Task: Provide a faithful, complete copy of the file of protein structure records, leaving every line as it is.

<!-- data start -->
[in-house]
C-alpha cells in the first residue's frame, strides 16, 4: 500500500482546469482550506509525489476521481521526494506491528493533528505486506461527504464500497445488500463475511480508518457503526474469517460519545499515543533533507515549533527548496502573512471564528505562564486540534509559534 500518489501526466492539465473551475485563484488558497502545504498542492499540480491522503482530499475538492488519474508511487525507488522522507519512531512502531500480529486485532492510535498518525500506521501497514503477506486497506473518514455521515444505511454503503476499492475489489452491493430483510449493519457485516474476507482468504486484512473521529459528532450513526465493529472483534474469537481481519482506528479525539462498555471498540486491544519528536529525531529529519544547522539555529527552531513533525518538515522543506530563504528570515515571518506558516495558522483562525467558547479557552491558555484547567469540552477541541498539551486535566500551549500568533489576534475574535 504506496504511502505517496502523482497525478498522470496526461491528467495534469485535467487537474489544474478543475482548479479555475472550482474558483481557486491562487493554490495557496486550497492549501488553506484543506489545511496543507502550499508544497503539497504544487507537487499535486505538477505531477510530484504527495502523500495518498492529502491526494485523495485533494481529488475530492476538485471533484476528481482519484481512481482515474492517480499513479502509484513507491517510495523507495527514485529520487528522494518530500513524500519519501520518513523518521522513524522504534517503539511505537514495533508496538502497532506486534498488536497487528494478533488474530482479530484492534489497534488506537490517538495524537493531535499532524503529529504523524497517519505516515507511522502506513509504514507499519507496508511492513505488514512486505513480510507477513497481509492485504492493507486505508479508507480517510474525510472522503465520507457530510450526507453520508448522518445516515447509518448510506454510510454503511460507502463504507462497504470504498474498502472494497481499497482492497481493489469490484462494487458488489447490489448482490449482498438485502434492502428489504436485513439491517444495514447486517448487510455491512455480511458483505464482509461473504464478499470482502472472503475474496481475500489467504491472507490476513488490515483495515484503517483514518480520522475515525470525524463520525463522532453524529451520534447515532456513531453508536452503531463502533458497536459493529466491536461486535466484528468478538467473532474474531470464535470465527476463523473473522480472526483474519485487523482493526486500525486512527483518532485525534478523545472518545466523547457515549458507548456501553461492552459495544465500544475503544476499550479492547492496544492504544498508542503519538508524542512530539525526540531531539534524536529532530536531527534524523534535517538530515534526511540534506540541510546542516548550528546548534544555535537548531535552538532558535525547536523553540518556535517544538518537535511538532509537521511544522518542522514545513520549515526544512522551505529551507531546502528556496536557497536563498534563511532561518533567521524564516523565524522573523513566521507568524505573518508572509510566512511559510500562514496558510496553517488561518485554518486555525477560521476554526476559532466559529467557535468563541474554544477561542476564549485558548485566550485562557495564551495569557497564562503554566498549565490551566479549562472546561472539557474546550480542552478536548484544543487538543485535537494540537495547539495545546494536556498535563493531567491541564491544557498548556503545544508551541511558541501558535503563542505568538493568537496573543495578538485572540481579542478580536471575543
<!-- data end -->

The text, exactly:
[in-house]
C-alpha cells in the first residue's frame, strides 16, 4: 500500500482546469482550506509525489476521481521526494506491528493533528505486506461527504464500497445488500463475511480508518457503526474469517460519545499515543533533507515549533527548496502573512471564528505562564486540534509559534 500518489501526466492539465473551475485563484488558497502545504498542492499540480491522503482530499475538492488519474508511487525507488522522507519512531512502531500480529486485532492510535498518525500506521501497514503477506486497506473518514455521515444505511454503503476499492475489489452491493430483510449493519457485516474476507482468504486484512473521529459528532450513526465493529472483534474469537481481519482506528479525539462498555471498540486491544519528536529525531529529519544547522539555529527552531513533525518538515522543506530563504528570515515571518506558516495558522483562525467558547479557552491558555484547567469540552477541541498539551486535566500551549500568533489576534475574535 504506496504511502505517496502523482497525478498522470496526461491528467495534469485535467487537474489544474478543475482548479479555475472550482474558483481557486491562487493554490495557496486550497492549501488553506484543506489545511496543507502550499508544497503539497504544487507537487499535486505538477505531477510530484504527495502523500495518498492529502491526494485523495485533494481529488475530492476538485471533484476528481482519484481512481482515474492517480499513479502509484513507491517510495523507495527514485529520487528522494518530500513524500519519501520518513523518521522513524522504534517503539511505537514495533508496538502497532506486534498488536497487528494478533488474530482479530484492534489497534488506537490517538495524537493531535499532524503529529504523524497517519505516515507511522502506513509504514507499519507496508511492513505488514512486505513480510507477513497481509492485504492493507486505508479508507480517510474525510472522503465520507457530510450526507453520508448522518445516515447509518448510506454510510454503511460507502463504507462497504470504498474498502472494497481499497482492497481493489469490484462494487458488489447490489448482490449482498438485502434492502428489504436485513439491517444495514447486517448487510455491512455480511458483505464482509461473504464478499470482502472472503475474496481475500489467504491472507490476513488490515483495515484503517483514518480520522475515525470525524463520525463522532453524529451520534447515532456513531453508536452503531463502533458497536459493529466491536461486535466484528468478538467473532474474531470464535470465527476463523473473522480472526483474519485487523482493526486500525486512527483518532485525534478523545472518545466523547457515549458507548456501553461492552459495544465500544475503544476499550479492547492496544492504544498508542503519538508524542512530539525526540531531539534524536529532530536531527534524523534535517538530515534526511540534506540541510546542516548550528546548534544555535537548531535552538532558535525547536523553540518556535517544538518537535511538532509537521511544522518542522514545513520549515526544512522551505529551507531546502528556496536557497536563498534563511532561518533567521524564516523565524522573523513566521507568524505573518508572509510566512511559510500562514496558510496553517488561518485554518486555525477560521476554526476559532466559529467557535468563541474554544477561542476564549485558548485566550485562557495564551495569557497564562503554566498549565490551566479549562472546561472539557474546550480542552478536548484544543487538543485535537494540537495547539495545546494536556498535563493531567491541564491544557498548556503545544508551541511558541501558535503563542505568538493568537496573543495578538485572540481579542478580536471575543